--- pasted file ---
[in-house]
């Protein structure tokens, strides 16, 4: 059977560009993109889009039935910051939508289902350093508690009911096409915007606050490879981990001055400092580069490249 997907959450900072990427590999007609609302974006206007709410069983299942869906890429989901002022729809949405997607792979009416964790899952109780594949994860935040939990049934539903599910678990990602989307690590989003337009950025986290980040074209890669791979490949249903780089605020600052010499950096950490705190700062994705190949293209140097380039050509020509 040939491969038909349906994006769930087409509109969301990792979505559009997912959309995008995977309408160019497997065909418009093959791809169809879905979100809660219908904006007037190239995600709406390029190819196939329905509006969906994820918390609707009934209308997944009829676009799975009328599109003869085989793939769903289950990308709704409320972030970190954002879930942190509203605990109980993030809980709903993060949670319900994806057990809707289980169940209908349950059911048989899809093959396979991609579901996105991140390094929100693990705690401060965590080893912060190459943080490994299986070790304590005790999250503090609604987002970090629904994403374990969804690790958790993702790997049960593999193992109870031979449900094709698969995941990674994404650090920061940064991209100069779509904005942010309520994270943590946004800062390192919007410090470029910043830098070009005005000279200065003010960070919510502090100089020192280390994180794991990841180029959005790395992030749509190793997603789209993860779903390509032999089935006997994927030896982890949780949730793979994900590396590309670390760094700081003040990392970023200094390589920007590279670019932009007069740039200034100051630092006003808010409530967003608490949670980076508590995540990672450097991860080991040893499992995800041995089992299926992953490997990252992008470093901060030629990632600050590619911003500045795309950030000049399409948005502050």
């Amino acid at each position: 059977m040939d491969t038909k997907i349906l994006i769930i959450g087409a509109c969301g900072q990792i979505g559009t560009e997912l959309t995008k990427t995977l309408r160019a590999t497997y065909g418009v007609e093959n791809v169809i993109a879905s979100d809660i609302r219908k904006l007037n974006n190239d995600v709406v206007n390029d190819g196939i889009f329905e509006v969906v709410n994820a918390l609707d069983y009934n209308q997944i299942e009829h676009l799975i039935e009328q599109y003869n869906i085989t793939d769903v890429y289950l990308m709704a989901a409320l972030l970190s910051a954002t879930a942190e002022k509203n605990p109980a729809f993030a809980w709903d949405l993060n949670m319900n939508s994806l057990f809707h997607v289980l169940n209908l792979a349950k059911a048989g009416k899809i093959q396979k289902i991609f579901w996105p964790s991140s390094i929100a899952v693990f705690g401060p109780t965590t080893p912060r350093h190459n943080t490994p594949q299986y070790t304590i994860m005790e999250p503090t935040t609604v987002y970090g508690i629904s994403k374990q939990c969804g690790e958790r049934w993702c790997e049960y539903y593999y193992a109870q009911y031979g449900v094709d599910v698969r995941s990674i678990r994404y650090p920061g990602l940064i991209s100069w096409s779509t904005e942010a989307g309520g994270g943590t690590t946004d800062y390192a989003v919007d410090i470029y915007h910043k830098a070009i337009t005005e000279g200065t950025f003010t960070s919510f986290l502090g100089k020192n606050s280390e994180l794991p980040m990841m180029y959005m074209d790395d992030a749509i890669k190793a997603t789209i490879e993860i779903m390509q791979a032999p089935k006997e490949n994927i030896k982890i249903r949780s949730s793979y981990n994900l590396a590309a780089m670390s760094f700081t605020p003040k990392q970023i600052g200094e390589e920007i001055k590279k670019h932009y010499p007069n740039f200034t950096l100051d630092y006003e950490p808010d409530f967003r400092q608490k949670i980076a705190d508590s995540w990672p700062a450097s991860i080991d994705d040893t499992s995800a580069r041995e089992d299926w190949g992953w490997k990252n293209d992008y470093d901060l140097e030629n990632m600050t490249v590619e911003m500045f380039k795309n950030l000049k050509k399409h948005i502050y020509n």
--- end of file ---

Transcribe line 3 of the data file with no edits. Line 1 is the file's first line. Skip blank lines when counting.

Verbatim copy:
């Amino acid at each position: 059977m040939d491969t038909k997907i349906l994006i769930i959450g087409a509109c969301g900072q990792i979505g559009t560009e997912l959309t995008k990427t995977l309408r160019a590999t497997y065909g418009v007609e093959n791809v169809i993109a879905s979100d809660i609302r219908k904006l007037n974006n190239d995600v709406v206007n390029d190819g196939i889009f329905e509006v969906v709410n994820a918390l609707d069983y009934n209308q997944i299942e009829h676009l799975i039935e009328q599109y003869n869906i085989t793939d769903v890429y289950l990308m709704a989901a409320l972030l970190s910051a954002t879930a942190e002022k509203n605990p109980a729809f993030a809980w709903d949405l993060n949670m319900n939508s994806l057990f809707h997607v289980l169940n209908l792979a349950k059911a048989g009416k899809i093959q396979k289902i991609f579901w996105p964790s991140s390094i929100a899952v693990f705690g401060p109780t965590t080893p912060r350093h190459n943080t490994p594949q299986y070790t304590i994860m005790e999250p503090t935040t609604v987002y970090g508690i629904s994403k374990q939990c969804g690790e958790r049934w993702c790997e049960y539903y593999y193992a109870q009911y031979g449900v094709d599910v698969r995941s990674i678990r994404y650090p920061g990602l940064i991209s100069w096409s779509t904005e942010a989307g309520g994270g943590t690590t946004d800062y390192a989003v919007d410090i470029y915007h910043k830098a070009i337009t005005e000279g200065t950025f003010t960070s919510f986290l502090g100089k020192n606050s280390e994180l794991p980040m990841m180029y959005m074209d790395d992030a749509i890669k190793a997603t789209i490879e993860i779903m390509q791979a032999p089935k006997e490949n994927i030896k982890i249903r949780s949730s793979y981990n994900l590396a590309a780089m670390s760094f700081t605020p003040k990392q970023i600052g200094e390589e920007i001055k590279k670019h932009y010499p007069n740039f200034t950096l100051d630092y006003e950490p808010d409530f967003r400092q608490k949670i980076a705190d508590s995540w990672p700062a450097s991860i080991d994705d040893t499992s995800a580069r041995e089992d299926w190949g992953w490997k990252n293209d992008y470093d901060l140097e030629n990632m600050t490249v590619e911003m500045f380039k795309n950030l000049k050509k399409h948005i502050y020509n």